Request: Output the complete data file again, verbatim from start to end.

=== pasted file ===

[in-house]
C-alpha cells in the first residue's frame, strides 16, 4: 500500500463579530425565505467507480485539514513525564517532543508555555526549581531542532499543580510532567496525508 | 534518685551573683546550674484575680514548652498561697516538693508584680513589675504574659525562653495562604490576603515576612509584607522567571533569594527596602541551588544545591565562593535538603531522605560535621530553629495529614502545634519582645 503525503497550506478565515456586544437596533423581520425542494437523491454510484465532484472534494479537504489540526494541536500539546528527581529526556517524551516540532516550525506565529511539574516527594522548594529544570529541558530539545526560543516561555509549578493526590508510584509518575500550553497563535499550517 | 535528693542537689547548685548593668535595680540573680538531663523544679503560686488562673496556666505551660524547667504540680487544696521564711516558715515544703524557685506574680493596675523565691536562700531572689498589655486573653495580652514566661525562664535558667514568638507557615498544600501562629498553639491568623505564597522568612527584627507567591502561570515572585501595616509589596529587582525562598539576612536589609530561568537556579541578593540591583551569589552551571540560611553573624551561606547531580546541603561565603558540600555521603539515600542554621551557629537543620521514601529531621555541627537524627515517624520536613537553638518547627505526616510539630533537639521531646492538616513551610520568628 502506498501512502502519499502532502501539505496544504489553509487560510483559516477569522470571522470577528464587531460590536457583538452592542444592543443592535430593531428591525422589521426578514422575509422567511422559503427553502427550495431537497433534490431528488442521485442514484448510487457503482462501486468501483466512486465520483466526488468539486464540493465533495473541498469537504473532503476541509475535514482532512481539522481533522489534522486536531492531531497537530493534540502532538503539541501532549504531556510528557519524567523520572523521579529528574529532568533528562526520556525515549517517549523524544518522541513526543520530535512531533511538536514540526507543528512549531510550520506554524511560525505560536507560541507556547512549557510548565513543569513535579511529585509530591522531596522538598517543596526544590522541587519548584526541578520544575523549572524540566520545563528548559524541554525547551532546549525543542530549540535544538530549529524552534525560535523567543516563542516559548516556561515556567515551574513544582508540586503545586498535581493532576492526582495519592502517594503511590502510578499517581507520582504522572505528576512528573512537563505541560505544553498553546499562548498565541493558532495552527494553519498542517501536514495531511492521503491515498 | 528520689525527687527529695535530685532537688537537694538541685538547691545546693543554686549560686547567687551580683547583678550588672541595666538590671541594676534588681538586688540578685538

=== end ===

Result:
[in-house]
C-alpha cells in the first residue's frame, strides 16, 4: 500500500463579530425565505467507480485539514513525564517532543508555555526549581531542532499543580510532567496525508 | 534518685551573683546550674484575680514548652498561697516538693508584680513589675504574659525562653495562604490576603515576612509584607522567571533569594527596602541551588544545591565562593535538603531522605560535621530553629495529614502545634519582645 503525503497550506478565515456586544437596533423581520425542494437523491454510484465532484472534494479537504489540526494541536500539546528527581529526556517524551516540532516550525506565529511539574516527594522548594529544570529541558530539545526560543516561555509549578493526590508510584509518575500550553497563535499550517 | 535528693542537689547548685548593668535595680540573680538531663523544679503560686488562673496556666505551660524547667504540680487544696521564711516558715515544703524557685506574680493596675523565691536562700531572689498589655486573653495580652514566661525562664535558667514568638507557615498544600501562629498553639491568623505564597522568612527584627507567591502561570515572585501595616509589596529587582525562598539576612536589609530561568537556579541578593540591583551569589552551571540560611553573624551561606547531580546541603561565603558540600555521603539515600542554621551557629537543620521514601529531621555541627537524627515517624520536613537553638518547627505526616510539630533537639521531646492538616513551610520568628 502506498501512502502519499502532502501539505496544504489553509487560510483559516477569522470571522470577528464587531460590536457583538452592542444592543443592535430593531428591525422589521426578514422575509422567511422559503427553502427550495431537497433534490431528488442521485442514484448510487457503482462501486468501483466512486465520483466526488468539486464540493465533495473541498469537504473532503476541509475535514482532512481539522481533522489534522486536531492531531497537530493534540502532538503539541501532549504531556510528557519524567523520572523521579529528574529532568533528562526520556525515549517517549523524544518522541513526543520530535512531533511538536514540526507543528512549531510550520506554524511560525505560536507560541507556547512549557510548565513543569513535579511529585509530591522531596522538598517543596526544590522541587519548584526541578520544575523549572524540566520545563528548559524541554525547551532546549525543542530549540535544538530549529524552534525560535523567543516563542516559548516556561515556567515551574513544582508540586503545586498535581493532576492526582495519592502517594503511590502510578499517581507520582504522572505528576512528573512537563505541560505544553498553546499562548498565541493558532495552527494553519498542517501536514495531511492521503491515498 | 528520689525527687527529695535530685532537688537537694538541685538547691545546693543554686549560686547567687551580683547583678550588672541595666538590671541594676534588681538586688540578685538